Kentland, Sept. 18, 64
David, My Dear One
It seems too bad to start out with asking you to forgive me, but I must. First I want to thank you two darlings for the dear little spinning wheele. I just adore it, and please accept my belated thanks. I just love it.
At the time of my birthday, Aug. 4th, we had a heat wave to end all heat waves. Back in the old days in Mattoon we used to have much higher temperatures, but I guess this was the first time I have been 75 years old, and I did “suffer with the heat” this year. Then, I have had company, you know the woman I told you about who is a real democrat, my husband’s cousin. Then I had another, my own cousin, who is one of the few relatives I have left, and she became ill while here, and I had to employ a man and wife to take her home. She lives in Pekin, Ill. and is a friend of Everet Dirkson. I have been having a little more than I am able to cope with.
I want you to know how much I did appreciate your two letters David, more than I can say. You and Bonnie are very dear to me, and I hope you will forgive me for not writing to you.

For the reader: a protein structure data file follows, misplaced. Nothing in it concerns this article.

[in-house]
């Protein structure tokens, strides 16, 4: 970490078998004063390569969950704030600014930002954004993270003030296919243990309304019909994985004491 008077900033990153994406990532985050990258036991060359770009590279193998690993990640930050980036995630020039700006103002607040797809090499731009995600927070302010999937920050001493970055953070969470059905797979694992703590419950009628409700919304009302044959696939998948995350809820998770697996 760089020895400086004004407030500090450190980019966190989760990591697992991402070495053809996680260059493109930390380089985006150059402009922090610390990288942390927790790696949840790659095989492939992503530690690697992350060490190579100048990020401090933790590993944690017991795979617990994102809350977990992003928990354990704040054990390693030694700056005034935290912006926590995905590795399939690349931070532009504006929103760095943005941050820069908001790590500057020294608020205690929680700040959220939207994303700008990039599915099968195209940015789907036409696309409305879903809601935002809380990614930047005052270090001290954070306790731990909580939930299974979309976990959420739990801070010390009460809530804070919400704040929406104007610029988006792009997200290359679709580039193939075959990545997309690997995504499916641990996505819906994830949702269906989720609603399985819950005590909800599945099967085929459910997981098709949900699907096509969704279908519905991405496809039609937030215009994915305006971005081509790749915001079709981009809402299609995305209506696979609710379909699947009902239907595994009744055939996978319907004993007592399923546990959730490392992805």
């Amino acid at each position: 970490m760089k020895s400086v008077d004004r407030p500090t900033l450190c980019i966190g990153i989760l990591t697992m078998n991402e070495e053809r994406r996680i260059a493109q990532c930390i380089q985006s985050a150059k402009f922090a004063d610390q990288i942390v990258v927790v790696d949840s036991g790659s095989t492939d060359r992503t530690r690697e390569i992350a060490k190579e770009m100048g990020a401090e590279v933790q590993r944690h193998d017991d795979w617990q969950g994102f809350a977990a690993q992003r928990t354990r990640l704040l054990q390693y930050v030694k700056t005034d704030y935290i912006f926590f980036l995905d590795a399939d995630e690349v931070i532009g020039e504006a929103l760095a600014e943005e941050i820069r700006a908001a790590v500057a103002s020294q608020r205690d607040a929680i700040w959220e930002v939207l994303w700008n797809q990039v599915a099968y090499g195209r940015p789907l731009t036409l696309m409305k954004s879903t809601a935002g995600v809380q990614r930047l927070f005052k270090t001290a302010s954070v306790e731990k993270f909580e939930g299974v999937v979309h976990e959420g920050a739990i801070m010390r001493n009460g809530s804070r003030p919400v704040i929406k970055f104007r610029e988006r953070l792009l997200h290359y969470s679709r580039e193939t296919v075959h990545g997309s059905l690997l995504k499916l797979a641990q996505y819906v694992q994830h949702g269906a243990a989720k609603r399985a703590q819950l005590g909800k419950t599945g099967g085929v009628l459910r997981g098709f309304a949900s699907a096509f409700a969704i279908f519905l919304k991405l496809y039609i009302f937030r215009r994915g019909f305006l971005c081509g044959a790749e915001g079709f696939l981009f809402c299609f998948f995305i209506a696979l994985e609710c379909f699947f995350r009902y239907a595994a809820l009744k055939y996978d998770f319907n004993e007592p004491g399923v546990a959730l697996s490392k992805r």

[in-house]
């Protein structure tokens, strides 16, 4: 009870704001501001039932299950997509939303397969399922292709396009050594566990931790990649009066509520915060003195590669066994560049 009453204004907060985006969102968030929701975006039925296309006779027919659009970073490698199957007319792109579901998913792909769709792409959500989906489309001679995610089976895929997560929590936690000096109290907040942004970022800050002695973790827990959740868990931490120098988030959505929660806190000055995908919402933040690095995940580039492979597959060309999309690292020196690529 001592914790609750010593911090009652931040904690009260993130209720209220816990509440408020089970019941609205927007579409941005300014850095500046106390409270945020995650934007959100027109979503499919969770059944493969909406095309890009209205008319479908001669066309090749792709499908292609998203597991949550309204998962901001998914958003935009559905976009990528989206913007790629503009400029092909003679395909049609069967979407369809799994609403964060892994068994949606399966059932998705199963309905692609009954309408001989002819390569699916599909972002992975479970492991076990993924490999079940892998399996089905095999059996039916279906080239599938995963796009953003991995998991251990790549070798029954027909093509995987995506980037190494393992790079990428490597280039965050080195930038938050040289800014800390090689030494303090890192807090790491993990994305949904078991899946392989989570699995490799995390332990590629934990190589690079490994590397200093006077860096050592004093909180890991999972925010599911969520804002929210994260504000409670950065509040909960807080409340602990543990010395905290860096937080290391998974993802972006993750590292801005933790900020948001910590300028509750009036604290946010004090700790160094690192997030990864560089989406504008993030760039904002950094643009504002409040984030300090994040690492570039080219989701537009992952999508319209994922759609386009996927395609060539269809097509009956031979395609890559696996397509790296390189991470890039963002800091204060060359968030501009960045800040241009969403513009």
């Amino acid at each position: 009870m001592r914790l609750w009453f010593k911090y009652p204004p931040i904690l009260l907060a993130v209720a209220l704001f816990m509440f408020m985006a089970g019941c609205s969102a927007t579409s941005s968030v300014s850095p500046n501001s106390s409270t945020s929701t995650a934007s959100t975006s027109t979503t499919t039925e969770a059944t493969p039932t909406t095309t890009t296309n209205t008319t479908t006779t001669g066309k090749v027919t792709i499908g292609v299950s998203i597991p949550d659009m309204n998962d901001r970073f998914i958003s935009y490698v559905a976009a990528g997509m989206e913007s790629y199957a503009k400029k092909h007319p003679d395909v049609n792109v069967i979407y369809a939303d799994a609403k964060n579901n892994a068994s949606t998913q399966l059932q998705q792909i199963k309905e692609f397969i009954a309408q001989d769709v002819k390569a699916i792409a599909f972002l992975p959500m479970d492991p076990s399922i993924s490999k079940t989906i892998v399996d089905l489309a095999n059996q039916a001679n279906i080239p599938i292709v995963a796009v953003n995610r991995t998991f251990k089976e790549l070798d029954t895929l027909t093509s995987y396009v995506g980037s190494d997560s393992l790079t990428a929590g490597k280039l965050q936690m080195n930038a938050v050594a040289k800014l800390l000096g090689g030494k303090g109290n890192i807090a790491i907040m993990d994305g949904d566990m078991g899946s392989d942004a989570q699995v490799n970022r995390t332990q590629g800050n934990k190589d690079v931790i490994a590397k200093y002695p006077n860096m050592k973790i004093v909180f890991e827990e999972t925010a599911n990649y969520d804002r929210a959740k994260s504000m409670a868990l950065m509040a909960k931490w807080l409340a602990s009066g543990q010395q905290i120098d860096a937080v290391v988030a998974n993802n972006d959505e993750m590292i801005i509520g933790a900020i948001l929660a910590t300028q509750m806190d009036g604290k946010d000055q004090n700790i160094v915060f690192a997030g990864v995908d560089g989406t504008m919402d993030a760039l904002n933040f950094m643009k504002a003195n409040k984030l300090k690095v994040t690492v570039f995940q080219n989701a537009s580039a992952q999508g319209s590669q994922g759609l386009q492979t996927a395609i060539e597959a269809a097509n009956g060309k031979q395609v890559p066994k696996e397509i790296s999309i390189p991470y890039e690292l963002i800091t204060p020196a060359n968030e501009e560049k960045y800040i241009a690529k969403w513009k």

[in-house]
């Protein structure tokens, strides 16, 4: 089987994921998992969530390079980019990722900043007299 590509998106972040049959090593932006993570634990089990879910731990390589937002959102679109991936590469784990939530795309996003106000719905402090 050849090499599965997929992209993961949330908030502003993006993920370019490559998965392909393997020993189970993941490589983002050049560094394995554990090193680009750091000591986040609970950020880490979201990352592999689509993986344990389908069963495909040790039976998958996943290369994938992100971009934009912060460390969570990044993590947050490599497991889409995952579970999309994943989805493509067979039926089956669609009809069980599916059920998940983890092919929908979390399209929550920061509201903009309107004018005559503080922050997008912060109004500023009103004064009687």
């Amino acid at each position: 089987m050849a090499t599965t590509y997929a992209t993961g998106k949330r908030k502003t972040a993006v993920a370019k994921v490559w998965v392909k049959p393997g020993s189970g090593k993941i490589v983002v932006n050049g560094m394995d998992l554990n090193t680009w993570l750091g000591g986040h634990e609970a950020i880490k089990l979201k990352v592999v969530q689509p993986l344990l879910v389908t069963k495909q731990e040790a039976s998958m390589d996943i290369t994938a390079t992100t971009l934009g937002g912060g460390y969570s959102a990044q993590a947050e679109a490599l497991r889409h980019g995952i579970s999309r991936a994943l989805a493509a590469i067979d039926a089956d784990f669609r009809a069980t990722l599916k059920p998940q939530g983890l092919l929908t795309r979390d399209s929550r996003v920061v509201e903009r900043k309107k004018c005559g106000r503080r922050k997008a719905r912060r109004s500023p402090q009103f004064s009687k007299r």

David, you have always been a bright spot in my life, and I miss you this summer. I am so thankful you have your dear Bonnie.
I find it hard to sit in a straight chair to write letters. I had Harold take me to Dr. Curtis this afternoon to have my glasses adjusted.
I feel the same as you do David, about Goldwater, but it hurts me to have you cast your first vote for a dem., but I can’t blame you. This time I am thankful that I have lost my right to vote. Please forgive my poor typing, my hands are very crippled. I am so confused about the political situation; I don’t know what is right.
I would love to hear from you when you have time, and please I want you and Bonnie to know how much it means to me to hear from you.
God Bless You
©2016 copyright owned and transcribed by Deborah Sweeney
Post originally found: https://genealogylady.net/2016/08/28/birthdays/
“First I want to thank you two darlings for the dear little spinning wheele.” Hmmm….I wonder what that was.
Even so many years later, it’s distressing to read about all the trouble she was going through. 😦
“I feel the same as you do David, about Goldwater, but it hurts me to have you cast your first vote for a dem., but I can’t blame you.” Evidence of my political transition. I remember that, in the fall of 1964 (during the presidential campaign), I wrote a letter to my parents arguing vigorously against Goldwater. Maybe that letter survives in the family archives. 🙂
“This time I am thankful that I have lost my right to vote.” I wonder what this could possibly mean!
Yes, I was curious about her statement about losing her right to vote. I also doubt your letter about Goldwater exists… 😫